- The Little Clinic adds new insurance provider to accepted plans
- Gallup: Take Care Clinics top in customer service
- Bartell to cease filling Medicaid prescriptions at 15 locations
- More progress needed in health information technology
- Rite Aid takes a bite out of obesity; relaunches weight-loss program for New Year
NEW YORK —In the latest attempt to kick-start the health information technology revolution, the Empire State last month launched a drive to help physicians deploy electronic health records and shift to paperless prescribing. The statewide initiative is aimed at boosting EHR adoption by primary care providers. To that end, two regional extension centers, the New York eHealth Collaborative and the NYC Regional Electronic Adoption Center for Health, or NYC REACH, will disburse $48.2 million in federal stimulus funds as incentives to encourage those physicians to shift their practices to digital record-keeping and electronic data interchange of those records.
“Providers now can get help qualifying for federal stimulus funds of up to $63,750, as well as step-by-step technical expertise to implement electronic health records in their practices,” said Karen Riley, a spokeswoman for the two organizations.
“Our goal is to help approximately 10,000 primary care providers in… New York adopt EHRs within two years to enhance patient care and the efficiency of their practices,” said David Whitlinger, executive director of the eHealth Collaborative. “The federal subsidies supporting adoption of EHRs will be available only for a couple of years, so it’s important for primary care providers in New York to act now to take advantage of these programs while there are still funds available.”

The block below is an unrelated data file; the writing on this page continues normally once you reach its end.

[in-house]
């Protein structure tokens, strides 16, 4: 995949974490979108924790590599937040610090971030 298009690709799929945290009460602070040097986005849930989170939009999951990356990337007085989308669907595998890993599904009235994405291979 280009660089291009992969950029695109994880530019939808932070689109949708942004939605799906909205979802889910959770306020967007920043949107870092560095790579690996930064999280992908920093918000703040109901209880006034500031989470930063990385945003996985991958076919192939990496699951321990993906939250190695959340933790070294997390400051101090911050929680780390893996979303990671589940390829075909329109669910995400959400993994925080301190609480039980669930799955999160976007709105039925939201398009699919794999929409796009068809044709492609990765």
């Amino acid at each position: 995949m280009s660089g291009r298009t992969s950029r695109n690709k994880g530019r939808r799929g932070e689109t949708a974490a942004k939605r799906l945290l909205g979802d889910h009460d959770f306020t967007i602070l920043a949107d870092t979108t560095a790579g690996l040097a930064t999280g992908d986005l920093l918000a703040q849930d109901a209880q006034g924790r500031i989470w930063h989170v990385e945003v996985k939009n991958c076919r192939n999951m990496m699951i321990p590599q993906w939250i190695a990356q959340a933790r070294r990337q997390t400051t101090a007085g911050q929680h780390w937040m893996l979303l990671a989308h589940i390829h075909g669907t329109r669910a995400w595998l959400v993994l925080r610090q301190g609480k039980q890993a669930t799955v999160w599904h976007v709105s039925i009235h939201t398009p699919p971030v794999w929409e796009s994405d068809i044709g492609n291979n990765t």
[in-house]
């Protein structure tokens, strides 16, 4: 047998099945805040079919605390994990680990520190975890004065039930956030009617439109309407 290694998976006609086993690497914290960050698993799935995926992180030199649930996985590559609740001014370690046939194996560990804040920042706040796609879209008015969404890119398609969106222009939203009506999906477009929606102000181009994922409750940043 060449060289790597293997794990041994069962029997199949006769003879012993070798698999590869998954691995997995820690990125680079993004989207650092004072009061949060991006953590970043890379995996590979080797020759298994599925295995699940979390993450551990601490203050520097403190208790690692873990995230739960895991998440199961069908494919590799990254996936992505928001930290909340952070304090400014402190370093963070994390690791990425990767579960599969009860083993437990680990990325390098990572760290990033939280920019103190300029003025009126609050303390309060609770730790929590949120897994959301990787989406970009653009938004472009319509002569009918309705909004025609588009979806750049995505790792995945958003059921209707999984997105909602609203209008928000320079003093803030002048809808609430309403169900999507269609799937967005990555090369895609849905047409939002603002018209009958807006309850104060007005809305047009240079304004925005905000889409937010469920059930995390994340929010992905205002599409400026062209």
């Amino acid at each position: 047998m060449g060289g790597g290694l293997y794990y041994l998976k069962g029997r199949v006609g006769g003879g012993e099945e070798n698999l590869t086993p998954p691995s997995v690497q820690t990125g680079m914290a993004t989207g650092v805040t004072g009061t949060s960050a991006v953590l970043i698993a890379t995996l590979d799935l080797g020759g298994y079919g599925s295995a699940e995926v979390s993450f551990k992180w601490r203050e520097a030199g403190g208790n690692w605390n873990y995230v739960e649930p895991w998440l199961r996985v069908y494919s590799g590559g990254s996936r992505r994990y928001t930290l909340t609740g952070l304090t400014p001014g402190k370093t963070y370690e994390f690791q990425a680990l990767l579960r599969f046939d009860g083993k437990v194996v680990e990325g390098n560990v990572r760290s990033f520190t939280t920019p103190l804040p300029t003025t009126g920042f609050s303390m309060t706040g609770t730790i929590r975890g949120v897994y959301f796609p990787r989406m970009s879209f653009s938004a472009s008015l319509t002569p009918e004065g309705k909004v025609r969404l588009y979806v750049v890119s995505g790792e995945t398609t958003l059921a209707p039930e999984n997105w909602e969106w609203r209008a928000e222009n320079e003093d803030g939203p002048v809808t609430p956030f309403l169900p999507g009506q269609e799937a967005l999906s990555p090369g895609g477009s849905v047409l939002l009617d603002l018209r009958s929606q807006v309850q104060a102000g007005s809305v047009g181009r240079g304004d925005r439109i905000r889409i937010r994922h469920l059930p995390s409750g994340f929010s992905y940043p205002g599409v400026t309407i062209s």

To launch the campaign, the eHealth Collaborative and NYC REACH held seminars throughout the state in recent weeks to educate primary care providers on how to qualify for federal stimulus funds and implement EHRs.
“With one of the nation’s largest healthcare systems, New York State is leading the way for the adoption of electronic health records,” said Amanda Parsons, assistant commissioner of the Primary Care Information Project at the New York City Health Department.
Nevertheless, the shift to digital records is still in its relative infancy in New York and elsewhere, and the health system remains a “paper jungle,” Riley noted. Although “electronic health record adoption is picking up rapidly, with an estimated 27% of physicians using some kind of EHR,” she said, “the vast majority of medical records in the U.S. are still on paper, with the average appointment taking 13 pages to document.”
Riley cited a new study from GfK Roper, which estimated that the average U.S. patient’s health is documented on at least 200 pieces of paper in about 19 different locations. “Additionally,” she noted, “American patients have seen an average of 18.7 different doctors during their lives.”